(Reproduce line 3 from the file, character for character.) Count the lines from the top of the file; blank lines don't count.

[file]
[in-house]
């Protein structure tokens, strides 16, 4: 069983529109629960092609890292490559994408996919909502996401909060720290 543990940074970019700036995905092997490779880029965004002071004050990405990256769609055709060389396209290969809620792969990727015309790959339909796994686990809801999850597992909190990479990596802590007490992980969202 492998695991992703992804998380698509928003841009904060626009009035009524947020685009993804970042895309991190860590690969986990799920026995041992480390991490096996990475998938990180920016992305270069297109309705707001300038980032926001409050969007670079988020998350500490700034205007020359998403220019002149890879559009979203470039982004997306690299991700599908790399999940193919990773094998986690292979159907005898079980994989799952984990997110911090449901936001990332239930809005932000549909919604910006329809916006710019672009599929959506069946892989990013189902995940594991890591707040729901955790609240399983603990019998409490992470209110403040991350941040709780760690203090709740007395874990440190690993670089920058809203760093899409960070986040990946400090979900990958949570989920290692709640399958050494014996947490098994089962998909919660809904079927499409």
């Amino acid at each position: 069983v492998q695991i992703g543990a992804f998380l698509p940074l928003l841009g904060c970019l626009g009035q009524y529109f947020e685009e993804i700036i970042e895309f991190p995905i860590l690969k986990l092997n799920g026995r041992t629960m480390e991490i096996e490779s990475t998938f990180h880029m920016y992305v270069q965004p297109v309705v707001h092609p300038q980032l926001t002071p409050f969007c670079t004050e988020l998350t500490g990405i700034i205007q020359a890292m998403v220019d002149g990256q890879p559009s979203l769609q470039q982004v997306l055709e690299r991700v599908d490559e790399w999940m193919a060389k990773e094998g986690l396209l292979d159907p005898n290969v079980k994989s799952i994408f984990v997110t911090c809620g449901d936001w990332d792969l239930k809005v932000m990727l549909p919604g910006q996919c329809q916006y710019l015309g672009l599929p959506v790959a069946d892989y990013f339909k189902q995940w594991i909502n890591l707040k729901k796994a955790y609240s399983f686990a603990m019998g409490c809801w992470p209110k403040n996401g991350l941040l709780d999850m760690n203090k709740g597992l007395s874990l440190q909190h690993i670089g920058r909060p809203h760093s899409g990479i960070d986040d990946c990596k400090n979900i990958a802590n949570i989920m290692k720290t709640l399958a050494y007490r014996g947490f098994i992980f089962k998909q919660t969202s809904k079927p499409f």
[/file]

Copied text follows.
């Amino acid at each position: 069983v492998q695991i992703g543990a992804f998380l698509p940074l928003l841009g904060c970019l626009g009035q009524y529109f947020e685009e993804i700036i970042e895309f991190p995905i860590l690969k986990l092997n799920g026995r041992t629960m480390e991490i096996e490779s990475t998938f990180h880029m920016y992305v270069q965004p297109v309705v707001h092609p300038q980032l926001t002071p409050f969007c670079t004050e988020l998350t500490g990405i700034i205007q020359a890292m998403v220019d002149g990256q890879p559009s979203l769609q470039q982004v997306l055709e690299r991700v599908d490559e790399w999940m193919a060389k990773e094998g986690l396209l292979d159907p005898n290969v079980k994989s799952i994408f984990v997110t911090c809620g449901d936001w990332d792969l239930k809005v932000m990727l549909p919604g910006q996919c329809q916006y710019l015309g672009l599929p959506v790959a069946d892989y990013f339909k189902q995940w594991i909502n890591l707040k729901k796994a955790y609240s399983f686990a603990m019998g409490c809801w992470p209110k403040n996401g991350l941040l709780d999850m760690n203090k709740g597992l007395s874990l440190q909190h690993i670089g920058r909060p809203h760093s899409g990479i960070d986040d990946c990596k400090n979900i990958a802590n949570i989920m290692k720290t709640l399958a050494y007490r014996g947490f098994i992980f089962k998909q919660t969202s809904k079927p499409f």